Furlong, Guimont in race for Carson sheriff; Whitten, Clarke advance in Storey sheriff's race

Carson City Sheriff's Kenny Furlong gets a support hug from his grandson Gage Furlong just before finding out he will advance to the general election.  photo by Rick Gunn

Carson City Sheriff's Kenny Furlong gets a support hug from his grandson Gage Furlong just before finding out he will advance to the general election. photo by Rick Gunn

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Carson City sheriff candidate Kenny Furlong expected to win enough votes in Tuesday's primary election to move to the Nov. 5 general election.

What he didn't expect was that his November challenger would be Bob Guimont.

In an upset victory, Guimont, a Carson City sheriff's deputy, garnered 2,246 votes -- 23.4 percent -- to defeat his boss, Chief Deputy Scott Burau, for a chance at the sheriff's job.

"I'm honored and excited that the citizens chose me along with Ken Furlong to go on to the general," Guimont said. "As we go onto the general, everyone needs to get involved whether they vote for Ken or me."

It was one of four hotly contested sheriff's races in Northern Nevada.

In Storey County, Sheriff Pat Whitten and Tyler Clarke are headed for a runoff. In Washoe County, Sheriff Dennis Balaam moves into the general election against Reno Police Lt. Bill Bowen.

In Lyon County, where six challengers were vying against incumbent Sheriff Sid Smith, a broken vote-counting machine made results unavailable Tuesday night.

Among the five Carson City candidates, Furlong, who works for the Nevada Division of Investigations, came out well ahead of the pack when early voting results were announced at 7 p.m. Tuesday. At the end of the evening, he received 3,883 votes for 40.5 percent of the primary vote.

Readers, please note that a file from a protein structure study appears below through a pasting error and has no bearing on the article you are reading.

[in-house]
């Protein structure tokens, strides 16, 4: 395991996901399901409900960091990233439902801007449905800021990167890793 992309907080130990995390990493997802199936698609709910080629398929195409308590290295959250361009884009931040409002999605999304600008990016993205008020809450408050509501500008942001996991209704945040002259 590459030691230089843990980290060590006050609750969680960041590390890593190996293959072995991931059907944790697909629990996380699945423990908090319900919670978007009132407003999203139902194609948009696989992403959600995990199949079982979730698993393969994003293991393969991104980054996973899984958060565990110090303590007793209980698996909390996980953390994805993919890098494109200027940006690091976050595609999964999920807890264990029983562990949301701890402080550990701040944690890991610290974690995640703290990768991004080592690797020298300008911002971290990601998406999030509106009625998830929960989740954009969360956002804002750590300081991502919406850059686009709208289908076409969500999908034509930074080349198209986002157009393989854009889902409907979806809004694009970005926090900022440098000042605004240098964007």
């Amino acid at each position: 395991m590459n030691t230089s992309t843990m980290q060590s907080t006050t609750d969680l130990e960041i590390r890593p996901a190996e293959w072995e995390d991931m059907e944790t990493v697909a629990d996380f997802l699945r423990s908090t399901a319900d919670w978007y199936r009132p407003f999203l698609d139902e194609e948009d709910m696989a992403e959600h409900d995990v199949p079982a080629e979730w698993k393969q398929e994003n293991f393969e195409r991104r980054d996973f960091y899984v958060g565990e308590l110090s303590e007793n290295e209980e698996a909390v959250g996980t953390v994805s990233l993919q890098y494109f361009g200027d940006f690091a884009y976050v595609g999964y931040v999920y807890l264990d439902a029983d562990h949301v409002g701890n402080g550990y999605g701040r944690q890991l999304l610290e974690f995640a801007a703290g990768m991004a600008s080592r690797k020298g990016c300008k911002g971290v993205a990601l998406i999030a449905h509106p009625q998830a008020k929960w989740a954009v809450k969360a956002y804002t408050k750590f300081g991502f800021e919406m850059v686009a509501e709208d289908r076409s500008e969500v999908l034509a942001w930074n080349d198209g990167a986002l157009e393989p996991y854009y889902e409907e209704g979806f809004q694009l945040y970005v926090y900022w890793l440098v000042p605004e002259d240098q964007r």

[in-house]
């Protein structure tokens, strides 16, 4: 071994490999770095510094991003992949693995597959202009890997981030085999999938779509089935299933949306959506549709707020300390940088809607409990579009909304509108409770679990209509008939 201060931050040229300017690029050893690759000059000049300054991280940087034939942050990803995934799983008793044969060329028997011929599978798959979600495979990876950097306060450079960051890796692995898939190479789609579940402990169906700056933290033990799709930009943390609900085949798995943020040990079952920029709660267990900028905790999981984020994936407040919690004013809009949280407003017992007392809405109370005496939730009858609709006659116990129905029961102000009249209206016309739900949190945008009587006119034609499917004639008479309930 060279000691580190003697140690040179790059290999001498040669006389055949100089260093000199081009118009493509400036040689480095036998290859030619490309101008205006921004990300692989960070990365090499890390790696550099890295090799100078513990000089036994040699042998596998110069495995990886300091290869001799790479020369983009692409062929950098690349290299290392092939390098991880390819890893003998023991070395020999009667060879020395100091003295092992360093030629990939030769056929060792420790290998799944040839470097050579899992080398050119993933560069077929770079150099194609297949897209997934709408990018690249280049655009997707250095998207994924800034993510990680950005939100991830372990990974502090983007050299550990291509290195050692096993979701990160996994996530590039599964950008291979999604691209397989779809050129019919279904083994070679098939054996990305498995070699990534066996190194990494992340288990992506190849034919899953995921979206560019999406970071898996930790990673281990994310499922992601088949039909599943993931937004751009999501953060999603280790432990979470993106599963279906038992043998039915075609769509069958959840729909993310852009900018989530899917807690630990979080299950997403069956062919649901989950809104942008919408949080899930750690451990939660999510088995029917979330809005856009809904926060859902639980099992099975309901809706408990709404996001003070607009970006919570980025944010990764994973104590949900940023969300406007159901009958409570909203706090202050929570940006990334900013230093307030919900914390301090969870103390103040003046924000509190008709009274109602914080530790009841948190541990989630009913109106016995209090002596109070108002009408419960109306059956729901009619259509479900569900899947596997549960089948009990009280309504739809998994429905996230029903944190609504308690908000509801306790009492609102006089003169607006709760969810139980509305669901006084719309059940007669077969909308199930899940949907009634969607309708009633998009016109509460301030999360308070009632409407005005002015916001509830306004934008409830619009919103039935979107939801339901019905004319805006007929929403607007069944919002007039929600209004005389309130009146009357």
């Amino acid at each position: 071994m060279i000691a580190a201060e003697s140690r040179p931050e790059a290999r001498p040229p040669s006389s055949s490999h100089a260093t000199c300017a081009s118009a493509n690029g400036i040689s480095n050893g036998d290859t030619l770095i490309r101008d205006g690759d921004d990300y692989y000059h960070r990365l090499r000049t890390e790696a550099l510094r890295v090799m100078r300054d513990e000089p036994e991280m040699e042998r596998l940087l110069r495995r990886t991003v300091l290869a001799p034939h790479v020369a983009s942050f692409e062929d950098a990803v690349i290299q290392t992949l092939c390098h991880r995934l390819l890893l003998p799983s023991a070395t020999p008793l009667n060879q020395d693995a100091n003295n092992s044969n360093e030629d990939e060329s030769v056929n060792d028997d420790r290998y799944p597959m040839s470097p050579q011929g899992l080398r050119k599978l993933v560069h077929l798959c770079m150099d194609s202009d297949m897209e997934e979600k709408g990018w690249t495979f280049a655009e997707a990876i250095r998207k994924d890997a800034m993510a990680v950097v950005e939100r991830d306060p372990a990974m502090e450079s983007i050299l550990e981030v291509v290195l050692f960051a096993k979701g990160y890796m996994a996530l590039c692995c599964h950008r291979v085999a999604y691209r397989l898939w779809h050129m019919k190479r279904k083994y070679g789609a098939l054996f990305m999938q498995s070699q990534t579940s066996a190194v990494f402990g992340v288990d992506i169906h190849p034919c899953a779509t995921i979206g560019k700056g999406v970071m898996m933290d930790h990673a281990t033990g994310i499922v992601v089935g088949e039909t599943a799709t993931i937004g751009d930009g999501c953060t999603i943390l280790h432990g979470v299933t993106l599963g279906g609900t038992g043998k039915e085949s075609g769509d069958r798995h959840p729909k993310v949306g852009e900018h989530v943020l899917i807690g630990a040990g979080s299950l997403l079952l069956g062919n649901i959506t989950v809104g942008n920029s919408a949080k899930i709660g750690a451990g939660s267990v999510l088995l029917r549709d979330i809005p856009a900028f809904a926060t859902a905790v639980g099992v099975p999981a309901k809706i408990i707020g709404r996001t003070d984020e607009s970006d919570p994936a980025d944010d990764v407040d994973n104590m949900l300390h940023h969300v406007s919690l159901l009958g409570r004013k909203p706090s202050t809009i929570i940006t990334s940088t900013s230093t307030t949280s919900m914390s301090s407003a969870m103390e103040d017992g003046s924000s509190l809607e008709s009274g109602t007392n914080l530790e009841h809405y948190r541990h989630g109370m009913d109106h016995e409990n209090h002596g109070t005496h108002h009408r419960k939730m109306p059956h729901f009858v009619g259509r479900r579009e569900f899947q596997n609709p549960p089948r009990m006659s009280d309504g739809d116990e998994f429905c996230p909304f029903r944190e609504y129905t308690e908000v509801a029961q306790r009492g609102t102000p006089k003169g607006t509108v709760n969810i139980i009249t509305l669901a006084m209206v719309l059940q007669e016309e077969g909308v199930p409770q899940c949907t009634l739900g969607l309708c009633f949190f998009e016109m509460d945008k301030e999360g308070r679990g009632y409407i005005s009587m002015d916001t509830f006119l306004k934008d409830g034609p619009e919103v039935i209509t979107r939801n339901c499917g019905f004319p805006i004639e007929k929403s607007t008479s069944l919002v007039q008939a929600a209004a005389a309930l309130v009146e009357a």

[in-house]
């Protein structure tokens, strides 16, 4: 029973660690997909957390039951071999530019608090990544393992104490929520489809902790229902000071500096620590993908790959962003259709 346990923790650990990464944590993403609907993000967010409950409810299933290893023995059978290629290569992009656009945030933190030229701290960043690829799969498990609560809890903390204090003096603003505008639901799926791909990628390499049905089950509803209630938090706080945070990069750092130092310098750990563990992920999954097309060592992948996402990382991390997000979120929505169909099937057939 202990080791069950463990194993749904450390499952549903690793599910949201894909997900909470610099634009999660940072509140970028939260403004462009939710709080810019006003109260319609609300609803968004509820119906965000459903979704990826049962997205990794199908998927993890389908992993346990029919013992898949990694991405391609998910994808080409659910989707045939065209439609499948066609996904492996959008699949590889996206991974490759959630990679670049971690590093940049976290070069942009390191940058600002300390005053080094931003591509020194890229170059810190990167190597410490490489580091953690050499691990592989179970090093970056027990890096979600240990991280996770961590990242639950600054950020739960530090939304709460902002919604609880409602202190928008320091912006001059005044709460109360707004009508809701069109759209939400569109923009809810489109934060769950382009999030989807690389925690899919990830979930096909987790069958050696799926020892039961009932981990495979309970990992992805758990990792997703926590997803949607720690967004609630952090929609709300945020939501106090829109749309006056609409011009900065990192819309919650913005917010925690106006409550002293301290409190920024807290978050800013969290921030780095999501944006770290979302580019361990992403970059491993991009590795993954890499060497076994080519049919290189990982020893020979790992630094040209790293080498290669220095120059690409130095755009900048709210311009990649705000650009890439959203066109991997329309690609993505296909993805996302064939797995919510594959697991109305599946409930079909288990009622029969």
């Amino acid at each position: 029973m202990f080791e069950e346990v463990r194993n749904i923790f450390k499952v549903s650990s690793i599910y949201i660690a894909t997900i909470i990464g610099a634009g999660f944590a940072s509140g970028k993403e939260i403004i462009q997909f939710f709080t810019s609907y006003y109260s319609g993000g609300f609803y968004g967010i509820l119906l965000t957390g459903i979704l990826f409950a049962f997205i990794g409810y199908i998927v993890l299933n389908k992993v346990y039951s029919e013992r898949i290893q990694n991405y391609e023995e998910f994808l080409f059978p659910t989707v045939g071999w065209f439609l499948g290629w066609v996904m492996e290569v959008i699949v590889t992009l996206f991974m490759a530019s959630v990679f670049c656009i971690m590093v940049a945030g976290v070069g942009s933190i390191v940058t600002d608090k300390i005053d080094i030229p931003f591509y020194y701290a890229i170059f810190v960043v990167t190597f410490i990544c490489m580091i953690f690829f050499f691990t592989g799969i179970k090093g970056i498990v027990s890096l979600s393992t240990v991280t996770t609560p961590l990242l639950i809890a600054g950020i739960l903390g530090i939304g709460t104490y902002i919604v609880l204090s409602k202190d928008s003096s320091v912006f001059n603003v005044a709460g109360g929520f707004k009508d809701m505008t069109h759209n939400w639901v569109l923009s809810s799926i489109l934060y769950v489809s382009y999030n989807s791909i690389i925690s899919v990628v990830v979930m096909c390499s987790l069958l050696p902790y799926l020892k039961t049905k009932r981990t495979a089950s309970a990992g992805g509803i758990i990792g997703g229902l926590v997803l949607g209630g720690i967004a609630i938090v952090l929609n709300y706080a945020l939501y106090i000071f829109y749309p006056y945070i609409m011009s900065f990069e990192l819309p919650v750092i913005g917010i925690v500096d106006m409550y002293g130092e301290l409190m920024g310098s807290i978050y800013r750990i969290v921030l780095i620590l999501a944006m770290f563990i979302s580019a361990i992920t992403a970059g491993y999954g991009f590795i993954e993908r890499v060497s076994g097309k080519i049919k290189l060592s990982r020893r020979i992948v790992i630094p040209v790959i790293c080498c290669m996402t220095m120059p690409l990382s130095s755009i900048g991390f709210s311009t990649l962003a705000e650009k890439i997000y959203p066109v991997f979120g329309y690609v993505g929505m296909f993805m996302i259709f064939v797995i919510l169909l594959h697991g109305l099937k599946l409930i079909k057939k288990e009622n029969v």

"We've got a lot of work to do," Furlong said to the 40 or so people milling about his Northridge home.

Criticized by some community members and other candidates for running not on his qualifications but on his family name, Furlong said he's proud of his family and has "run my campaign on what I want to do."

Both Guimont and Furlong committed to making the Carson sheriff's department more responsive to the community.

Burau, who drew 18.8 percent, or 1,805 votes, said his loss "comes as somewhat of a surprise."

"It was contrary to the gauge we were drawing as we walked the community," he said. "The voters have clearly spoken. I still have a job to do until the end of my term and then I will focus my efforts elsewhere."

Wayne Fazzino, an investigator for the Attorney General's Office, placed fourth in the sheriff's race with 1,225 votes, for 12.5 percent of the vote. Richard Mendoza, a detective in the Carson sheriff's department, received 432 votes for 4.5 percent of the total vote.

"We pretty much figured this is how it would come out," Mendoza said. "I'm not upset. Basically, I feel that if nothing else, for the next four years I would like to be around to make sure they fulfill their promises."

Of Carson's 21,638 voters, 9,731 cast ballots in the primary election -- a turnout of 44 percent.

In Storey County, incumbent Pat Whitten took a resounding lead in the sheriff's race with 529 votes. Tyler Clarke edged out Stephen Bloyd by a narrow margin, 318 votes to Bloyd's 258. Charles Porchia came in fourth with 99 votes, or 8.2 percent.

Whitten believes the confidence and comfort of the electorate was the primary factor in this showing, but this is no time for complacency. He plans on continuing an aggressive campaign.

"People recognize the job I've done," he said. "I'm grateful to the people of Storey County and I hope to earn their confidence again in November."

Whitten served in the sheriff's reserves for four years before making his first bid for sheriff in 1998. He took office in January of 1999, preceded by Sheriff Bob Del Carlo, who held the office for 28 years.

Clarke, 36, said the vote against Whitten was split between Bloyd and himself, and hopes to earn those votes in the coming months.

"I'm going to talk to more people," he said. "A lot of them are still on the border and want to see change."

Bloyd said he was not ready to recommend either of the leading candidates, but enjoyed the fight and will probably be back.

"I met so many good people and had a wonderful time," he said. "Everyone has different concerns. It was a real eye-opener."


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